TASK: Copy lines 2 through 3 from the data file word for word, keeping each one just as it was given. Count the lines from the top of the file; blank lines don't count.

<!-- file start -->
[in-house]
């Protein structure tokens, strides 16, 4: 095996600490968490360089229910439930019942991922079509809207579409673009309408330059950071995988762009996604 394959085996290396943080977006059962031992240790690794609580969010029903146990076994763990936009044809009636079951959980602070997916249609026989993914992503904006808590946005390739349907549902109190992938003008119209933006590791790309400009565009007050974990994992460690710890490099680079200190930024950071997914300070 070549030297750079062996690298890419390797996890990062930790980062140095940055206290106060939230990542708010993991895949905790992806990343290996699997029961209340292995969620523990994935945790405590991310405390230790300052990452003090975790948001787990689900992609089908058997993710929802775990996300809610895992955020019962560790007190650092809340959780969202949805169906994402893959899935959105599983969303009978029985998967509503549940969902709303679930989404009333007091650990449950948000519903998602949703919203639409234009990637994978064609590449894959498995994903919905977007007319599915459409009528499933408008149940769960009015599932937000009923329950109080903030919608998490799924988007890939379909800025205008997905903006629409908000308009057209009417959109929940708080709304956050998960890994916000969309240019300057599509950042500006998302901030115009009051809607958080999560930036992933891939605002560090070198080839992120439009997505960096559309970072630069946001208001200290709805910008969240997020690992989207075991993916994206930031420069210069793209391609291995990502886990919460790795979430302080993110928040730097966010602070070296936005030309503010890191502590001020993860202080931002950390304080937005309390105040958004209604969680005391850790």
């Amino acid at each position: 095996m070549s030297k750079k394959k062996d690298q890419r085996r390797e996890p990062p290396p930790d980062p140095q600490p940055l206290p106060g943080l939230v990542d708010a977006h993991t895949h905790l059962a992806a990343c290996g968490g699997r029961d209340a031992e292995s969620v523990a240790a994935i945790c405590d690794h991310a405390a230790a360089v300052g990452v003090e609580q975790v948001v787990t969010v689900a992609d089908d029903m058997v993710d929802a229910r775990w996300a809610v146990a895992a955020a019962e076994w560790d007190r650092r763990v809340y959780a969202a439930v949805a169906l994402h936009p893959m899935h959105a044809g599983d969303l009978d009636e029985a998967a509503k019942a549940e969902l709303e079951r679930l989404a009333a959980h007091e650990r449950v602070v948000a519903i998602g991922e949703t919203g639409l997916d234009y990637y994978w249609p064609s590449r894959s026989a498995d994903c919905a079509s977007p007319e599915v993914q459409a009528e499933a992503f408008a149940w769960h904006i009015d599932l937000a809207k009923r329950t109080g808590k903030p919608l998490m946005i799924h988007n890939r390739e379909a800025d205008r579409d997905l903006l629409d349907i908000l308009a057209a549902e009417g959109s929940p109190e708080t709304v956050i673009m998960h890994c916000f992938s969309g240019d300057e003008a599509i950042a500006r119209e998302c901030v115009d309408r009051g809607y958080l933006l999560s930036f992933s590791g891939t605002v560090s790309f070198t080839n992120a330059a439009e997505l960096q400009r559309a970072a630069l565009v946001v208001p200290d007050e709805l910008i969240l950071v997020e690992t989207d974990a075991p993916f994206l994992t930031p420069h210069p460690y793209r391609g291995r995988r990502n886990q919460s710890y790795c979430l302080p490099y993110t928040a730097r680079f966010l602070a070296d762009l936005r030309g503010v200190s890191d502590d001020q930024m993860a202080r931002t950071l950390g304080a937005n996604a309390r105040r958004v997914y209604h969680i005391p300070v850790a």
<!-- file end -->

């Protein structure tokens, strides 16, 4: 095996600490968490360089229910439930019942991922079509809207579409673009309408330059950071995988762009996604 394959085996290396943080977006059962031992240790690794609580969010029903146990076994763990936009044809009636079951959980602070997916249609026989993914992503904006808590946005390739349907549902109190992938003008119209933006590791790309400009565009007050974990994992460690710890490099680079200190930024950071997914300070 070549030297750079062996690298890419390797996890990062930790980062140095940055206290106060939230990542708010993991895949905790992806990343290996699997029961209340292995969620523990994935945790405590991310405390230790300052990452003090975790948001787990689900992609089908058997993710929802775990996300809610895992955020019962560790007190650092809340959780969202949805169906994402893959899935959105599983969303009978029985998967509503549940969902709303679930989404009333007091650990449950948000519903998602949703919203639409234009990637994978064609590449894959498995994903919905977007007319599915459409009528499933408008149940769960009015599932937000009923329950109080903030919608998490799924988007890939379909800025205008997905903006629409908000308009057209009417959109929940708080709304956050998960890994916000969309240019300057599509950042500006998302901030115009009051809607958080999560930036992933891939605002560090070198080839992120439009997505960096559309970072630069946001208001200290709805910008969240997020690992989207075991993916994206930031420069210069793209391609291995990502886990919460790795979430302080993110928040730097966010602070070296936005030309503010890191502590001020993860202080931002950390304080937005309390105040958004209604969680005391850790």
């Amino acid at each position: 095996m070549s030297k750079k394959k062996d690298q890419r085996r390797e996890p990062p290396p930790d980062p140095q600490p940055l206290p106060g943080l939230v990542d708010a977006h993991t895949h905790l059962a992806a990343c290996g968490g699997r029961d209340a031992e292995s969620v523990a240790a994935i945790c405590d690794h991310a405390a230790a360089v300052g990452v003090e609580q975790v948001v787990t969010v689900a992609d089908d029903m058997v993710d929802a229910r775990w996300a809610v146990a895992a955020a019962e076994w560790d007190r650092r763990v809340y959780a969202a439930v949805a169906l994402h936009p893959m899935h959105a044809g599983d969303l009978d009636e029985a998967a509503k019942a549940e969902l709303e079951r679930l989404a009333a959980h007091e650990r449950v602070v948000a519903i998602g991922e949703t919203g639409l997916d234009y990637y994978w249609p064609s590449r894959s026989a498995d994903c919905a079509s977007p007319e599915v993914q459409a009528e499933a992503f408008a149940w769960h904006i009015d599932l937000a809207k009923r329950t109080g808590k903030p919608l998490m946005i799924h988007n890939r390739e379909a800025d205008r579409d997905l903006l629409d349907i908000l308009a057209a549902e009417g959109s929940p109190e708080t709304v956050i673009m998960h890994c916000f992938s969309g240019d300057e003008a599509i950042a500006r119209e998302c901030v115009d309408r009051g809607y958080l933006l999560s930036f992933s590791g891939t605002v560090s790309f070198t080839n992120a330059a439009e997505l960096q400009r559309a970072a630069l565009v946001v208001p200290d007050e709805l910008i969240l950071v997020e690992t989207d974990a075991p993916f994206l994992t930031p420069h210069p460690y793209r391609g291995r995988r990502n886990q919460s710890y790795c979430l302080p490099y993110t928040a730097r680079f966010l602070a070296d762009l936005r030309g503010v200190s890191d502590d001020q930024m993860a202080r931002t950071l950390g304080a937005n996604a309390r105040r958004v997914y209604h969680i005391p300070v850790a």